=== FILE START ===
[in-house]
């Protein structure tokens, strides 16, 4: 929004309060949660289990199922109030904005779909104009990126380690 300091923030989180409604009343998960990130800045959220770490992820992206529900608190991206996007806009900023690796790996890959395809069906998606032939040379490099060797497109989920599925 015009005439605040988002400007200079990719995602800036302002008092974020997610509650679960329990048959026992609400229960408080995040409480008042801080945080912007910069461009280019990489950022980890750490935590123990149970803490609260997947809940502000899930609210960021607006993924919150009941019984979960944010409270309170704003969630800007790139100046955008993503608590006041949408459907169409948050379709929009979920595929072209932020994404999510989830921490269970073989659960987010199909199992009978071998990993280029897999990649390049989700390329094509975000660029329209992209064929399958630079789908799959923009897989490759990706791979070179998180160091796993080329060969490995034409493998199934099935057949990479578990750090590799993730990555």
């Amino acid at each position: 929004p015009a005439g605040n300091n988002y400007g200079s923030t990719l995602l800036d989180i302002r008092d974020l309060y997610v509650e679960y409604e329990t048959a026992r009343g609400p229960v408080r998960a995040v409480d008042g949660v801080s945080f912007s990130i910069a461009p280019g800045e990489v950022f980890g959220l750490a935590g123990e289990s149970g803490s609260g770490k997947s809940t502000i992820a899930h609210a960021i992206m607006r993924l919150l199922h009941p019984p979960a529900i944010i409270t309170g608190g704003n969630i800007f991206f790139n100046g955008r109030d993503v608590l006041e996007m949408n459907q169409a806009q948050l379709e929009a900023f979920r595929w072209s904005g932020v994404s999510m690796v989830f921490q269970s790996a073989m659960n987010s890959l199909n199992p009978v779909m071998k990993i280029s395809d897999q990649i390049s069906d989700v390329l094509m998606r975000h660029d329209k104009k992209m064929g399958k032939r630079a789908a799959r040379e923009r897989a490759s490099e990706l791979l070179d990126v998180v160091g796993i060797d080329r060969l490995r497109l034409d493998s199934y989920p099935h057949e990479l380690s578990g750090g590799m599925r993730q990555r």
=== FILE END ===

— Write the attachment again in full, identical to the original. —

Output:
[in-house]
């Protein structure tokens, strides 16, 4: 929004309060949660289990199922109030904005779909104009990126380690 300091923030989180409604009343998960990130800045959220770490992820992206529900608190991206996007806009900023690796790996890959395809069906998606032939040379490099060797497109989920599925 015009005439605040988002400007200079990719995602800036302002008092974020997610509650679960329990048959026992609400229960408080995040409480008042801080945080912007910069461009280019990489950022980890750490935590123990149970803490609260997947809940502000899930609210960021607006993924919150009941019984979960944010409270309170704003969630800007790139100046955008993503608590006041949408459907169409948050379709929009979920595929072209932020994404999510989830921490269970073989659960987010199909199992009978071998990993280029897999990649390049989700390329094509975000660029329209992209064929399958630079789908799959923009897989490759990706791979070179998180160091796993080329060969490995034409493998199934099935057949990479578990750090590799993730990555």
């Amino acid at each position: 929004p015009a005439g605040n300091n988002y400007g200079s923030t990719l995602l800036d989180i302002r008092d974020l309060y997610v509650e679960y409604e329990t048959a026992r009343g609400p229960v408080r998960a995040v409480d008042g949660v801080s945080f912007s990130i910069a461009p280019g800045e990489v950022f980890g959220l750490a935590g123990e289990s149970g803490s609260g770490k997947s809940t502000i992820a899930h609210a960021i992206m607006r993924l919150l199922h009941p019984p979960a529900i944010i409270t309170g608190g704003n969630i800007f991206f790139n100046g955008r109030d993503v608590l006041e996007m949408n459907q169409a806009q948050l379709e929009a900023f979920r595929w072209s904005g932020v994404s999510m690796v989830f921490q269970s790996a073989m659960n987010s890959l199909n199992p009978v779909m071998k990993i280029s395809d897999q990649i390049s069906d989700v390329l094509m998606r975000h660029d329209k104009k992209m064929g399958k032939r630079a789908a799959r040379e923009r897989a490759s490099e990706l791979l070179d990126v998180v160091g796993i060797d080329r060969l490995r497109l034409d493998s199934y989920p099935h057949e990479l380690s578990g750090g590799m599925r993730q990555r």